The potential environmental and economic consequences posed by proposals for fish farming in federal waters dictate that Congress — not a federal agency — must decide how to regulate the industry, an attorney told a federal appeals court Monday. At issue before the 5th U.S. Circuit Court of Appeals was a September 2018 ruling by a federal judge who threw out National Oceanic and Atmospheric Administration’s rules for fish farms in the Gulf of Mexico, saying Congress never gave the agency authority to make them. >click to read< 14:58

Meet Chris Schillaci who Joins Greater Atlantic Region’s Aquaculture Program! – In December, Chris Schillaci joined the Greater Atlantic Region’s aquaculture program, bringing ten years of experience to his new role. We asked Chris a few questions as he was settling in. >Click to read<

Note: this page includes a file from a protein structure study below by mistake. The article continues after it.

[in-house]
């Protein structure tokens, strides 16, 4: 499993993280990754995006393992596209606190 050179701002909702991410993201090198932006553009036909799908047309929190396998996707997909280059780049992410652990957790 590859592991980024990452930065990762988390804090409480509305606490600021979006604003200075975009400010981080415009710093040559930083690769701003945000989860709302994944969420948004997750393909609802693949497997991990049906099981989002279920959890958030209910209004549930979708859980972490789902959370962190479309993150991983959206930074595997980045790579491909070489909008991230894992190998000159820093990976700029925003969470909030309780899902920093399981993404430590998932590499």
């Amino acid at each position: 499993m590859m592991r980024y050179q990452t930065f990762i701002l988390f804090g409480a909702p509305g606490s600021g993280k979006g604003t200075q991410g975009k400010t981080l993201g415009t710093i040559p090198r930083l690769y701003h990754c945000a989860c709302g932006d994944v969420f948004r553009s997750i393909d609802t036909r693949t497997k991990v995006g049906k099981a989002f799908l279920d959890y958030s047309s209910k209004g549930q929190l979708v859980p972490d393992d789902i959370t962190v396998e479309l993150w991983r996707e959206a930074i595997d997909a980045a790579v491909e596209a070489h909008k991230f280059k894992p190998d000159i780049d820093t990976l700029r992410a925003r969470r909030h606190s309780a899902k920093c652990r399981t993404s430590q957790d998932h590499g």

Army Corps of Engineers’ Draft Environmental Impact Statement for Pebble Project is inadequate and underestimates potential impacts

Congress yesterday completed a spending deal that includes a stern warning to the U.S. Army Corps of Engineers regarding its rushed and flawed permitting process for the proposed Pebble Mine in Bristol Bay, Alaska. The warning, included in a report to the appropriations bill that covers the Department of Interior’s spending,,, >click to read< 15:39

Merkley, Wyden, Pacific Coast Members Announce Major Win for Trawlers in Year-End Spending Bill